The Zondo commission into state capture has been granted a further 13-month extension to finish its work. However, this is the “final extension”, said the Pretoria high court.
The commission was meant to wrap up its work by March. But its chairperson, Deputy Chief Justice Raymond Zondo, went to court urgently for an extension, saying that if the commision was to end in March it would render futile all the work done so far.
In granting the extension, Judge Wendy Hughes said that Zondo had made a case for the 13 extra months. The commission still needed to complete “phase II” of the evidence relating to Eskom, Transnet, Denel, SAA, SA Express and the SABC.
It had not heard any evidence in relation to the Passenger Rail Agency of South Africa (Prasa) and needed to hear at least 10 witnesses about Prasa. There were also a further 15 witnesses to hear in relation to the Free State province. Then the commission would need further time to write and deliver its report to the president, she said.
However, Hughes said that further extensions were “not warranted on the applicant’s version” as set out in his court papers. Hughes said that the commission was originally given 180 days by former public protector Thuli Madonsela to complete its work and this was extended for a further two years.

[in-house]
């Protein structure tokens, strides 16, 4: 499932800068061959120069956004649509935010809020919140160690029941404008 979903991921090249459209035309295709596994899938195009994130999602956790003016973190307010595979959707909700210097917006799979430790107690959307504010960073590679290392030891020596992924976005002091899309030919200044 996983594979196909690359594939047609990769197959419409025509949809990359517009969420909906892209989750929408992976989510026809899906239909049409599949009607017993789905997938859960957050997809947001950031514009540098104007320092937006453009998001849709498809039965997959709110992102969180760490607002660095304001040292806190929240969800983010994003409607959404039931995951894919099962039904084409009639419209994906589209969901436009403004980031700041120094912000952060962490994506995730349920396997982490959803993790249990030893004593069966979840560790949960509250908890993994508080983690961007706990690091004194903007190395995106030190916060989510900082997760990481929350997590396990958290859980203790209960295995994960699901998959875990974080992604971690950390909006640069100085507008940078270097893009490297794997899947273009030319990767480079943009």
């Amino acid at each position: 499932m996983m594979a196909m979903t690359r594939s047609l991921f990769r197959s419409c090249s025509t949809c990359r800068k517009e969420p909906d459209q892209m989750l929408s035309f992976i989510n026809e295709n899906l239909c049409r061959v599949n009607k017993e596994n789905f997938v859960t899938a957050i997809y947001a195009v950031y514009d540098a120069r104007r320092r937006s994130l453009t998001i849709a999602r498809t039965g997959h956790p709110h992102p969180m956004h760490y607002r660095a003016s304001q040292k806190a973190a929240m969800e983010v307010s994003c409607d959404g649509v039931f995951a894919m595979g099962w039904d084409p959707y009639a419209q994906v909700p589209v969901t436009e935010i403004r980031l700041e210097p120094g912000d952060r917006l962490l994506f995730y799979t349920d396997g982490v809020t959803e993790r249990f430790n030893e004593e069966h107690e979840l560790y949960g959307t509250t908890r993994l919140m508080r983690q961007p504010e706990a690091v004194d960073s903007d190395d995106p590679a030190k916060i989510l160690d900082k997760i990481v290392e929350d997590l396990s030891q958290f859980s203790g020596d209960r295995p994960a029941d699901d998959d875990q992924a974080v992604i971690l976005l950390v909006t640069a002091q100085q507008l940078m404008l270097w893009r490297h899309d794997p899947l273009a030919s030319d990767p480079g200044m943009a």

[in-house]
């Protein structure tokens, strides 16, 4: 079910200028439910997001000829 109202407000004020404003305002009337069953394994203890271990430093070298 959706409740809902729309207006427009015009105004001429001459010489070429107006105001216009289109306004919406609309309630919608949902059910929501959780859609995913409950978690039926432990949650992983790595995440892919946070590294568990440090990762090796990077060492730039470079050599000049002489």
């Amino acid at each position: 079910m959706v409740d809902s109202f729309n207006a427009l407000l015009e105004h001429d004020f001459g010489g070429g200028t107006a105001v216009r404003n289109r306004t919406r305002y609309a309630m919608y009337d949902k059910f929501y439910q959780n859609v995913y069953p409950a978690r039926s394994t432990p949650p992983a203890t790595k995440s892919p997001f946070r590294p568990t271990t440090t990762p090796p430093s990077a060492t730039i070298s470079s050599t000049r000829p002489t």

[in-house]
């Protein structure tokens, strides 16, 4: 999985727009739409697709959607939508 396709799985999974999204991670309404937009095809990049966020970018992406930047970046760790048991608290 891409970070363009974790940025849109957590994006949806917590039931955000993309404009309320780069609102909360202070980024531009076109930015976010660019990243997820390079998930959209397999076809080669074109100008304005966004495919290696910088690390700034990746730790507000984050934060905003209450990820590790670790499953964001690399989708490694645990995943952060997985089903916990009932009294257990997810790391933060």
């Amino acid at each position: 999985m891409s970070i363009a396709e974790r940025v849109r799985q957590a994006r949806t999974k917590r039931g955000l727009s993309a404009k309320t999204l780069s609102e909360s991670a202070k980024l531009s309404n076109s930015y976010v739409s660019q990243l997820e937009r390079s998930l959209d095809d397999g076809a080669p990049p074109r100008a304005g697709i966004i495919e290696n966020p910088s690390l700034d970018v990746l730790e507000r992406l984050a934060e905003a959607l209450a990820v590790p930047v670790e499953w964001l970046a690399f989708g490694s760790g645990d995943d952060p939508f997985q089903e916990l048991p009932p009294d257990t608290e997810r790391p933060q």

“The interests of justice dictate that finality be obtained with findings, recommendations and a report of the commission. The commission owes this to the nation as the work of the commission is of national interest,” said the judge.
Zondo had told the court that, if the terms of reference were narrowed to the original parameters first set in Madonsela’s State of Capture report, he was reasonably confident that he would be done by the end of the year.
However, he was opposed to the argument made by the Council for the Advancement of the South African Constitution and the public protector that the court should order that this be the last extension.
In court, Zondo’s counsel, Paul Kennedy SC, argued that Zondo’s view of how much time was needed was based on what he knew right now. But it was hard to predict what could still happen and it would be reckless for Zondo to be categorical about an end date. It would also be wrong, in principle, to fetter a later court’s ability to decide whether to grant a further extension, argued Kennedy.
But Hughes said making this the last extension would not prejudice the commission. “The period granted in respect of the extension was the case made out by the applicant in his papers. If the applicant anticipated a longer period, he would have sought the same,” she said.
Read the judgment below: